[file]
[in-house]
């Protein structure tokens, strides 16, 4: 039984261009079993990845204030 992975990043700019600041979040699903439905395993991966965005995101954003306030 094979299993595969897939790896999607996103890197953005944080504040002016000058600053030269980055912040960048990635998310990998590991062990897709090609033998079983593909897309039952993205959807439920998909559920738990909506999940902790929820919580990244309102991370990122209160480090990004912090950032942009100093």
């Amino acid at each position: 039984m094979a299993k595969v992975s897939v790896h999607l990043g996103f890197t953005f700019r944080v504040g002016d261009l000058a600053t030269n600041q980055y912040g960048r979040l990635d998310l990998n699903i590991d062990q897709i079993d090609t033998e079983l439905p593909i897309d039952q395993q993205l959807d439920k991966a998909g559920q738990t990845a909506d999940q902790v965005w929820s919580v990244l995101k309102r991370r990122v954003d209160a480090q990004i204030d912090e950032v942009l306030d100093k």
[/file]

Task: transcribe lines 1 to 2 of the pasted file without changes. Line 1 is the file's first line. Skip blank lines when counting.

[in-house]
């Protein structure tokens, strides 16, 4: 039984261009079993990845204030 992975990043700019600041979040699903439905395993991966965005995101954003306030 094979299993595969897939790896999607996103890197953005944080504040002016000058600053030269980055912040960048990635998310990998590991062990897709090609033998079983593909897309039952993205959807439920998909559920738990909506999940902790929820919580990244309102991370990122209160480090990004912090950032942009100093």